Akai’s MPK Mini mkII is one of the best-selling MIDI controllers out there. It’s small, affordable, and has a solid arpeggiator plus the best pads on any budget or midrange controller. But, it’s also over five years old. The portable MIDI controller field has gotten a lot morecrowded, not to mention morecompetitive. The MPK Mini mk3 attempts to keep Akai toward the top of the heap, not so much by adding features, but by improving the look and feel of the hardware.
The main features are virtually unchanged from the previous model. There are 25 velocity sensitive keys, eight velocity sensitive pads, eight knobs, an X/Y joystick (instead of pitch and mod wheels), an arpeggiator and a note repeat function. The most obvious difference here is the addition of a small screen that provides some feedback for parameters as you change them. But right now, at least, the screen is of limited utility and doesn’t really reflect anything happening on screen in a meaningful way.
The thing is, all these components feel much more reliable on the mk3. As much as I love the MPK Mini mkII, it was never going to be mistaken for a premium piece of music making gear. The keybed, knobs and general build felt cheap and flimsy. The mk3 doesn’t suddenly feel like a $500 keyboard, but it does bring a little more heft and polish. And the keybed is improved, if only slightly. It still feels a bit hollow, but the return action on the keys is less aggressive and springy.
The joystick and knobs, on the other hand, are huge improvements. The cheap-feeling pots of the last model have been replaced with endless encoders that are larger and feel a lot less toy-like. And the joystick has a bit more resistance, which makes it easier to get subtle movement out of your notes. Interestingly, the already stellar pads have gotten even better. They have a little more travel, which improves feedback while playing, and the texture feels a little more upscale as well.
One huge improvement is simplified external syncing. Previously, getting the tempo of the on-board arpeggiator to line up with your DAW could be a challenge. Honestly, I could never get it working at all with Ableton Live. And an arpeggiator that isn’t tempo synced is only so useful. On the mk3, it’s a simple button press and a knob turn away, and it works flawlessly.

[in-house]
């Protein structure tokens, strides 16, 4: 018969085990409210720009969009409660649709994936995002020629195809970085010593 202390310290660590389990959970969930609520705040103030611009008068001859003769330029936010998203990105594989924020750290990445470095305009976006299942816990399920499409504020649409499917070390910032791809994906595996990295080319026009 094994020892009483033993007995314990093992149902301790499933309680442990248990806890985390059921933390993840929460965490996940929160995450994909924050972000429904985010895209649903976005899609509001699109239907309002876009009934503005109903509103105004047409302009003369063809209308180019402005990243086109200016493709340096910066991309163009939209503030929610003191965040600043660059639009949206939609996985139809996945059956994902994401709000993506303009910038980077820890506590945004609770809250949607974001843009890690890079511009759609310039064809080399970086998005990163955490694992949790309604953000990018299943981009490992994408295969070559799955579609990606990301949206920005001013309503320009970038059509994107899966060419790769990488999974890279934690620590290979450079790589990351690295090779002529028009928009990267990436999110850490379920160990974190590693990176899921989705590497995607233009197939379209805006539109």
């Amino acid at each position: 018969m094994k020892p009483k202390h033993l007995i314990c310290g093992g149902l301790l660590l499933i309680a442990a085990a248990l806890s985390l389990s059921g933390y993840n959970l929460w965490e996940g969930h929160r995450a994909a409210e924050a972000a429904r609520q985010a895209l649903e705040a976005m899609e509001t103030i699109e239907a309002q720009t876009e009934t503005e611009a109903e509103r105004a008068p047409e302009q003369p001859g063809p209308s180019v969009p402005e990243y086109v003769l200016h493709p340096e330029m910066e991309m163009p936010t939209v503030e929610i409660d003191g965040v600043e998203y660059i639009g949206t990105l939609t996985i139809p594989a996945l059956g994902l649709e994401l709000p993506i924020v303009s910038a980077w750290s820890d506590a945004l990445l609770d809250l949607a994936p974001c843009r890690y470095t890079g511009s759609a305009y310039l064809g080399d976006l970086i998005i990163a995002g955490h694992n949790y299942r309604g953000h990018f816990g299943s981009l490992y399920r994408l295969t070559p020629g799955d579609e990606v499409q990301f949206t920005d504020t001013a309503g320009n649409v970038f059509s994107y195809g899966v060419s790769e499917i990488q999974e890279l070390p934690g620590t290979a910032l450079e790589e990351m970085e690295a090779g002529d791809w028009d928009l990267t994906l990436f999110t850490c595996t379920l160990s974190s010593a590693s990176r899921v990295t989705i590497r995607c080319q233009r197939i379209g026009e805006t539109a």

That being said, I do wish the arpeggiator offered some new features. It’s exactly the same set found on the mkII, which is still very good, but has since been bested by the Launchkey line as the best on-board arpeggiator. Also, while other controllers are adding TRS MIDI for controlling hardware synths directly, Akai is sticking with USB only. Even just the addition of transport controls for recording and playback would have been a huge welcome addition to the MPK Mini.
Still, one of the biggest selling points of the MPK Mini remains its price. At $99, it’s one of the best bang-for-your-buck portable MIDI controllers out there. Nobody offers the same combination of finger drum-friendly pads and a piano-style keyboard at that price. And the integration with Akai’s free new MPC Beats software, plus the small bundle of free softsynths and sample packs that come with it, only sweetens the deal. Just be aware that the MPC workflow is relatively unique, so if you’re coming over from Ableton or Logic, there’s a bit of a learning curve. But, in addition to being a standalone app, you can also use it as a plugin in your DAW of choice. So you can take advantage of the legendary MPC swing and sample chopping features, without completely abandoning your existing workflow.
Akai didn’t do quite enough to make the MPK Mini the clear king of the portable controller hill again. But, the improvements it did make mean you probably won’t feel disappointed if you buy one.
Update 12:20 PM ET: Akai has revised the pricing for the MPK Mini up to $119. It still remains a solid controller for the price. But perhaps a bit less of a clear leader in the bang-for-your-buck department.
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